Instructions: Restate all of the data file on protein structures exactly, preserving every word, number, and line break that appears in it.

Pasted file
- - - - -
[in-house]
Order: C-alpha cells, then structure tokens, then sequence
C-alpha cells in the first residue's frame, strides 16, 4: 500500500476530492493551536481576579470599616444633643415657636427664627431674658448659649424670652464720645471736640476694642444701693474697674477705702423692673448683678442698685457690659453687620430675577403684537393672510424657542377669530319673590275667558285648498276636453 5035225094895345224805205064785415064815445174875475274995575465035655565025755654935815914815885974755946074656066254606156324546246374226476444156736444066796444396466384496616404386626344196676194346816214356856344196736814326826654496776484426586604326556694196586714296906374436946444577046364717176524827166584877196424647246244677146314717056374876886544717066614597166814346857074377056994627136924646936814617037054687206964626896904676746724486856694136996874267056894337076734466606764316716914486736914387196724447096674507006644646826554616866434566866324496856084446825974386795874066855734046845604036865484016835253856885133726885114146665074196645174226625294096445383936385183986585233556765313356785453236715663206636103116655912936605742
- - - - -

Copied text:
[in-house]
Order: C-alpha cells, then structure tokens, then sequence
C-alpha cells in the first residue's frame, strides 16, 4: 500500500476530492493551536481576579470599616444633643415657636427664627431674658448659649424670652464720645471736640476694642444701693474697674477705702423692673448683678442698685457690659453687620430675577403684537393672510424657542377669530319673590275667558285648498276636453 5035225094895345224805205064785415064815445174875475274995575465035655565025755654935815914815885974755946074656066254606156324546246374226476444156736444066796444396466384496616404386626344196676194346816214356856344196736814326826654496776484426586604326556694196586714296906374436946444577046364717176524827166584877196424647246244677146314717056374876886544717066614597166814346857074377056994627136924646936814617037054687206964626896904676746724486856694136996874267056894337076734466606764316716914486736914387196724447096674507006644646826554616866434566866324496856084446825974386795874066855734046845604036865484016835253856885133726885114146665074196645174226625294096445383936385183986585233556765313356785453236715663206636103116655912936605742